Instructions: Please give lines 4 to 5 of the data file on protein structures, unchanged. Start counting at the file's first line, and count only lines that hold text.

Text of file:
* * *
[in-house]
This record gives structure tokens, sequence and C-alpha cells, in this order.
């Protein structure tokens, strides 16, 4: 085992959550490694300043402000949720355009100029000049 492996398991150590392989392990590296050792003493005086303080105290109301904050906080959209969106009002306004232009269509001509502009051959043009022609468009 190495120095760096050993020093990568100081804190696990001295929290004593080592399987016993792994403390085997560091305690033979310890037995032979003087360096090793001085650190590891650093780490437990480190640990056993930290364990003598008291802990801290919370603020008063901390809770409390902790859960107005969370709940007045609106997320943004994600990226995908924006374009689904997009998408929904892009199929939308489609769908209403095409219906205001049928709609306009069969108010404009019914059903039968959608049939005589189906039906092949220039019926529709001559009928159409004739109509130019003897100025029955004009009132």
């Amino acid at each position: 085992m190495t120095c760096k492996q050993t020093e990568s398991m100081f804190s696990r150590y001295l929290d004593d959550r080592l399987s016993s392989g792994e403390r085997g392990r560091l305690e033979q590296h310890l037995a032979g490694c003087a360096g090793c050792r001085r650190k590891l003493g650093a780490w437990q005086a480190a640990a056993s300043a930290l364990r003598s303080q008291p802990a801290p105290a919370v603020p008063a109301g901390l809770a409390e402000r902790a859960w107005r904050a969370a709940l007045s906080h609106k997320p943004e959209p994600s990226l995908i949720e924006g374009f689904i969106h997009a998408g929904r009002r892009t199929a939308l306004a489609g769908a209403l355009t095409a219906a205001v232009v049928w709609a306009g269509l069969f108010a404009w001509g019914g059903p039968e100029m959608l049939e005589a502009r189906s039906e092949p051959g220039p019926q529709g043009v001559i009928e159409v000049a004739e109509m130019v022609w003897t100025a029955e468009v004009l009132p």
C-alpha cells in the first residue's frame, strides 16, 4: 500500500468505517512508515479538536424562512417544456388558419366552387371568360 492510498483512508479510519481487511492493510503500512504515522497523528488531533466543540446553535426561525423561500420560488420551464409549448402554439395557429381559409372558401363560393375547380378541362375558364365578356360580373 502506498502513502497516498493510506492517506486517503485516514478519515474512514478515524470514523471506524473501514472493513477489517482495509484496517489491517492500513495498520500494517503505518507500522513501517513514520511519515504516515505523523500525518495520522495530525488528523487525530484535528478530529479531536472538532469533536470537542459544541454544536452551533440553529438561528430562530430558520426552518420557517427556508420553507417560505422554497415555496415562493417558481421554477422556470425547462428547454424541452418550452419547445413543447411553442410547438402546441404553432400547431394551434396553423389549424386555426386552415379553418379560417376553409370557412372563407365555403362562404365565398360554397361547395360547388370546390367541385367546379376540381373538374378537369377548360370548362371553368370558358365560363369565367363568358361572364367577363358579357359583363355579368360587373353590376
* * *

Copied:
């Amino acid at each position: 085992m190495t120095c760096k492996q050993t020093e990568s398991m100081f804190s696990r150590y001295l929290d004593d959550r080592l399987s016993s392989g792994e403390r085997g392990r560091l305690e033979q590296h310890l037995a032979g490694c003087a360096g090793c050792r001085r650190k590891l003493g650093a780490w437990q005086a480190a640990a056993s300043a930290l364990r003598s303080q008291p802990a801290p105290a919370v603020p008063a109301g901390l809770a409390e402000r902790a859960w107005r904050a969370a709940l007045s906080h609106k997320p943004e959209p994600s990226l995908i949720e924006g374009f689904i969106h997009a998408g929904r009002r892009t199929a939308l306004a489609g769908a209403l355009t095409a219906a205001v232009v049928w709609a306009g269509l069969f108010a404009w001509g019914g059903p039968e100029m959608l049939e005589a502009r189906s039906e092949p051959g220039p019926q529709g043009v001559i009928e159409v000049a004739e109509m130019v022609w003897t100025a029955e468009v004009l009132p």
C-alpha cells in the first residue's frame, strides 16, 4: 500500500468505517512508515479538536424562512417544456388558419366552387371568360 492510498483512508479510519481487511492493510503500512504515522497523528488531533466543540446553535426561525423561500420560488420551464409549448402554439395557429381559409372558401363560393375547380378541362375558364365578356360580373 502506498502513502497516498493510506492517506486517503485516514478519515474512514478515524470514523471506524473501514472493513477489517482495509484496517489491517492500513495498520500494517503505518507500522513501517513514520511519515504516515505523523500525518495520522495530525488528523487525530484535528478530529479531536472538532469533536470537542459544541454544536452551533440553529438561528430562530430558520426552518420557517427556508420553507417560505422554497415555496415562493417558481421554477422556470425547462428547454424541452418550452419547445413543447411553442410547438402546441404553432400547431394551434396553423389549424386555426386552415379553418379560417376553409370557412372563407365555403362562404365565398360554397361547395360547388370546390367541385367546379376540381373538374378537369377548360370548362371553368370558358365560363369565367363568358361572364367577363358579357359583363355579368360587373353590376